Endday, part seven

One of the (many) differences between the Superhero and Fantasy meta-genres has to do with Origins. Most specifically – how did the heroes get their powers? When it comes to superheroes, their origin is frequently what resides at the centre of their being; it is their motivation, rationale and power source, all rolled into one. But when it comes to fantasy heroes, it’s barely even thought of at all.

Here’s a quick example:

Superhero: “I’m Adam Kent, also known as Meteorman! I’m a former NASA test-pilot whose spaceship fell through the eye of a meteorite storm. It gave me incredible abilities, but even so I was powerless to prevent the destruction those meteors caused on Lincoln City. Now, I have sworn to protect its inhabitants from any future harm!”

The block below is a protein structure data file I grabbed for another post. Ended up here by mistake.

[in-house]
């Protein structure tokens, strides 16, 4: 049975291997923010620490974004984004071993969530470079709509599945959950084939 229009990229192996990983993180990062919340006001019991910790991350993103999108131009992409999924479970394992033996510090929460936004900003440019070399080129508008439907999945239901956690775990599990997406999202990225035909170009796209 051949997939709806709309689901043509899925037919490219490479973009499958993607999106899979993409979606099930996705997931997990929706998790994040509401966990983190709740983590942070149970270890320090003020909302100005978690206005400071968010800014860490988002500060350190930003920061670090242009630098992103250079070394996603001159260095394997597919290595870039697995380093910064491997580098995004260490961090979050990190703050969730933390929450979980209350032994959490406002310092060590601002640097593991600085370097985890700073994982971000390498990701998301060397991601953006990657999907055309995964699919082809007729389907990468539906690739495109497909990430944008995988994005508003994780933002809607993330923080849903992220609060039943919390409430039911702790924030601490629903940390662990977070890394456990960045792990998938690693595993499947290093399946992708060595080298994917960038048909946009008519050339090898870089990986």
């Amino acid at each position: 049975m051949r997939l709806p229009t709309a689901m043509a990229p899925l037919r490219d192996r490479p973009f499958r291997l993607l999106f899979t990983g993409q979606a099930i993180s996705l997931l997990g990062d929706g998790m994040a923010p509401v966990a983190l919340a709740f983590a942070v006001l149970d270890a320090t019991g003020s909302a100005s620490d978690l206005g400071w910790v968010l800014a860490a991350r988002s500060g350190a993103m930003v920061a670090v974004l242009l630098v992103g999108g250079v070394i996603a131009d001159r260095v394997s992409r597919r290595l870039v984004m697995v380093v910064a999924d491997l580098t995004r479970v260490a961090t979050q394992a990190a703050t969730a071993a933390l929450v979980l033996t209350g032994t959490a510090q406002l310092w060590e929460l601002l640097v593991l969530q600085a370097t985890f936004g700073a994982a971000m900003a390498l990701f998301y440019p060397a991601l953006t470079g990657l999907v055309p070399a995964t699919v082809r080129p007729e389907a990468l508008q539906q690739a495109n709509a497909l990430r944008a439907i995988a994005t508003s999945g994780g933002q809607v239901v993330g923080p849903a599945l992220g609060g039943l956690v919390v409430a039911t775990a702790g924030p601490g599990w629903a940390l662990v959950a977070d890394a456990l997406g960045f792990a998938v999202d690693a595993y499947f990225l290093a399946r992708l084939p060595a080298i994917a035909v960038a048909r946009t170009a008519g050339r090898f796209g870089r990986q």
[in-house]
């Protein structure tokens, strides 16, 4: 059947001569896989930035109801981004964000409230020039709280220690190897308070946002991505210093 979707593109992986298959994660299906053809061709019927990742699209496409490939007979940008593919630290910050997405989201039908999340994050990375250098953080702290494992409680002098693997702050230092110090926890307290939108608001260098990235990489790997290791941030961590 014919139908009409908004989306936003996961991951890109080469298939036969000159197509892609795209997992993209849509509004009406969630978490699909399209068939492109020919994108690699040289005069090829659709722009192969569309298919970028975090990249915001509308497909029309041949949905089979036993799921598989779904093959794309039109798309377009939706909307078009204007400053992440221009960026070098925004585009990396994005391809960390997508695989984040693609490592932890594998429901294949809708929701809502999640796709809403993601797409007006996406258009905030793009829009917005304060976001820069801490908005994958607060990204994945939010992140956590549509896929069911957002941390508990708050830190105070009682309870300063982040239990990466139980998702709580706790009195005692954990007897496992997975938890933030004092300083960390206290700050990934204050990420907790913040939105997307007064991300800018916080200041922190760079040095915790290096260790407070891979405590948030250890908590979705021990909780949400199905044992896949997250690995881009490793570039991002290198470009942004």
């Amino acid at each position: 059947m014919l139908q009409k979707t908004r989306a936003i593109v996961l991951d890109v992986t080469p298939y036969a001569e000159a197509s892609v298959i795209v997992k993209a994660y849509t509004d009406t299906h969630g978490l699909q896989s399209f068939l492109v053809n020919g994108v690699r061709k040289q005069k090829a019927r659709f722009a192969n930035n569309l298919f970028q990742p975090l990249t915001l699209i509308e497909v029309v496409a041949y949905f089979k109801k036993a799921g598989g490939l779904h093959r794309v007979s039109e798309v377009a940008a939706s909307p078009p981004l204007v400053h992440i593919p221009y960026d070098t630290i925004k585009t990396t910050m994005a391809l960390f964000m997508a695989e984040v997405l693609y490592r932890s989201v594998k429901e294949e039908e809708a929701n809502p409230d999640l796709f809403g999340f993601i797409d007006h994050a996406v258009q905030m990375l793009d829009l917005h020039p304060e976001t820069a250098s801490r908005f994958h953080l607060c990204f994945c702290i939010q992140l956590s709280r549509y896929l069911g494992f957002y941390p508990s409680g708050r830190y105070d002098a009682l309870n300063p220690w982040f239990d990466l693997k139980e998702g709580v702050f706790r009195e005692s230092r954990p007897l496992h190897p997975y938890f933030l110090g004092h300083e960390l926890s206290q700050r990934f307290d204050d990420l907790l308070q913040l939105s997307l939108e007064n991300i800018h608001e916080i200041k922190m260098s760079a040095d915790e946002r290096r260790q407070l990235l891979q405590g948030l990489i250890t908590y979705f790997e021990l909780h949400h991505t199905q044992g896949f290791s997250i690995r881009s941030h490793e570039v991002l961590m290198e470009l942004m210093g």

Fantasy: “My name is Agomar, and I’m a Wizard!”

See?

Superhero Origins are a Big Thing. They are stuff what movies are made of (far too many movies, imho) and serve to remind us that for many heroes all that differs between them and the rest of us is a single fixed point in time where Everything Changed.

Session One of the Endday Campaign is that single fixed point in time; it’s the origin story for the characters where they live through the trauma of transformation from zero to hero. I’m not going to go into details exactly what happens, but suffice to say it’s gonna be BIG.

Before the Event, they’re standard 4e D&D characters but with only access to their Basic Attacks, their wits and whatever improvised weapons they can scavenge. Afterwards, they’ll have their full complement of 1st level Powers and whatever weapons are listed on their character sheet.

Considering they’re in the middle of an apocalyptic storm surrounded by demons, that’s a Good Thing. Whether it’s enough remains to be seen.

Next: High-Speed D&D, Endday style.

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